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Reflection on Problem Solving in Introductory and Advanced Physics

Mason, Andrew Joseph (2009) Reflection on Problem Solving in Introductory and Advanced Physics. Doctoral Dissertation, University of Pittsburgh. (Unpublished)

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Reflection is essential in order to learn from problem solving. This thesis explores issues related to how reflective students are and how we can improve their capacity for reflection on problem solving. We investigate how students naturally reflect in their physics courses about problem solving and evaluate strategies that may teach them reflection as an integral component of problem-solving. Problem categorization based upon similarity of solution is a strategy to help them reflect about the deep features of the problems related to the physics principles involved. We find that there is a large overlap between the introductory and graduate students in their ability to categorize. Moreover, introductory students in the calculus-based courses performed better categorization than those in the algebra-based courses even though the categorization task is conceptual. Other investigations involved exploring if reflection could be taught as a skill on individual and group levels. Explicit self-diagnosis in recitation investigated how effectively students could diagnose their own errors on difficult problems, how much scaffolding was necessary for this purpose, and how effective transfer was to other problems employing similar principles. Difficulty in applying physical principles and difference between the self-diagnosed and transfer problems affected performance. We concluded that a sustained intervention is required to learn effective problem-solving strategies. Another study involving reflection on problem solving with peers suggests that those who reflected with peers drew more diagrams and had a larger gain from the midterm to final exam. Another study in quantum mechanics involved giving common problems in midterm and final exams and suggested that advanced students do not automatically reflect on their mistakes. Interviews revealed that even advanced students often focus mostly on exams rather than learning and building a robust knowledge structure. A survey was developed to further evaluate students' attitudes and approaches towards problem solving. The survey responses suggest that introductory students and even graduate students have different attitudes and approaches to problem solving on several important measures compared to physics faculty members. Furthermore, responses to individual survey questions suggest that expert and novice attitudes and approaches to problem solving may be more complex than naively considered.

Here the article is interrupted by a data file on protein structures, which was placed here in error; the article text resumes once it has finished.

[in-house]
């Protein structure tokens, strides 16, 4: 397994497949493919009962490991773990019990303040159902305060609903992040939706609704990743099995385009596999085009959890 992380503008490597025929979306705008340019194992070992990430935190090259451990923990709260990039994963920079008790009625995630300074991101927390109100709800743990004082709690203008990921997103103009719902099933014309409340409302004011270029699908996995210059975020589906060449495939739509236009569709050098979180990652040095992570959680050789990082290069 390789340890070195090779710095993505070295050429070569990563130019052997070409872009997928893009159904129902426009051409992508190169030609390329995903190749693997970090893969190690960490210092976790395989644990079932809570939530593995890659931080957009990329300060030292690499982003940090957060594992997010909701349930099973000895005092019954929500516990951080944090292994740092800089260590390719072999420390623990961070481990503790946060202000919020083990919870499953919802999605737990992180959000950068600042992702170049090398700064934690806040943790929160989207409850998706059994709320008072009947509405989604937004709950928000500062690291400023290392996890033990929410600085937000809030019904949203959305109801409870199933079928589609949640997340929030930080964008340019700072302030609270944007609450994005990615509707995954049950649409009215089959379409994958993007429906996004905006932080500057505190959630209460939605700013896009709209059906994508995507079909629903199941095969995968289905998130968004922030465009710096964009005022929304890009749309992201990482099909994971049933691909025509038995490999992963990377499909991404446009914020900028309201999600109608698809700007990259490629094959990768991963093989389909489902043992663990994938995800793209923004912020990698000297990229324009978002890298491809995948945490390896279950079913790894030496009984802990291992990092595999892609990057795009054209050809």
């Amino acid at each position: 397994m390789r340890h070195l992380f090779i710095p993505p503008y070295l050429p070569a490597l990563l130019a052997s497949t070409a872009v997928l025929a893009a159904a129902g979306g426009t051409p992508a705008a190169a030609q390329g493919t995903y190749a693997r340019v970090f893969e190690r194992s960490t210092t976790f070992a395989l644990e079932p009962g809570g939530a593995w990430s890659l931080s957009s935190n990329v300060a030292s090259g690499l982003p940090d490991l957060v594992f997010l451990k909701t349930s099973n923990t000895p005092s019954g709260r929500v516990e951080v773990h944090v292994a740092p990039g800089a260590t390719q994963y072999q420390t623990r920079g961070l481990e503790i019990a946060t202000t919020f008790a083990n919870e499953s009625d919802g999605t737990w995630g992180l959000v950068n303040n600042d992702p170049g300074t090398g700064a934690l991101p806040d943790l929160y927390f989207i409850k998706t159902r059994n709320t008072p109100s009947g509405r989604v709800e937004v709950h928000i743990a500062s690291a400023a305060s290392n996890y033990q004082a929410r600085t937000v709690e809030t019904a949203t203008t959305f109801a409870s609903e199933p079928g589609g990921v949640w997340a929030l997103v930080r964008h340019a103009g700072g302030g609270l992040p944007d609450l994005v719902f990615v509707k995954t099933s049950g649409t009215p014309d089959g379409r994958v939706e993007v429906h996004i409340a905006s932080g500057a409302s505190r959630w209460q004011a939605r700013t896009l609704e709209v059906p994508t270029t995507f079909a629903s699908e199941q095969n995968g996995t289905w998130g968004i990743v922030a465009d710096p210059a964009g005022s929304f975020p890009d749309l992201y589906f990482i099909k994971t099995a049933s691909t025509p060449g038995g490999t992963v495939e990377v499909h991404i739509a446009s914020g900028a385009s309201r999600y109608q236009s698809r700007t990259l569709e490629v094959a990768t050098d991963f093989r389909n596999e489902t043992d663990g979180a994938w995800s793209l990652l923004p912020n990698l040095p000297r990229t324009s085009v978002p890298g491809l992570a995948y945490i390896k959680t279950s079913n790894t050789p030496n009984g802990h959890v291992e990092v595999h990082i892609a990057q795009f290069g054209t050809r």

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Item Type: University of Pittsburgh ETD
Status: Unpublished
CreatorsEmailPitt UsernameORCID
Mason, Andrew Josephajm54@pitt.eduAJM54
ETD Committee:
TitleMemberEmail AddressPitt UsernameORCID
Committee ChairSingh, Chandralekhaclsingh@pitt.eduCLSINGH
Committee MemberLeibovich, Adamakl2@pitt.eduAKL2
Committee MemberSchunn, Christianschunn@pitt.eduSCHUNN
Committee MemberKoehler, Peter F. M.koehler@pitt.eduKOEHLER
Committee MemberDevaty, Robert P.devaty@pitt.eduDEVATY
Date: 30 September 2009
Date Type: Completion
Defense Date: 7 July 2009
Approval Date: 30 September 2009
Submission Date: 12 June 2009
Access Restriction: No restriction; Release the ETD for access worldwide immediately.
Institution: University of Pittsburgh
Schools and Programs: Dietrich School of Arts and Sciences > Physics
Degree: PhD - Doctor of Philosophy
Thesis Type: Doctoral Dissertation
Refereed: Yes
Uncontrolled Keywords: physics education research; problem solving
Other ID:, etd-06122009-182506
Date Deposited: 10 Nov 2011 19:47
Last Modified: 15 Nov 2016 13:44


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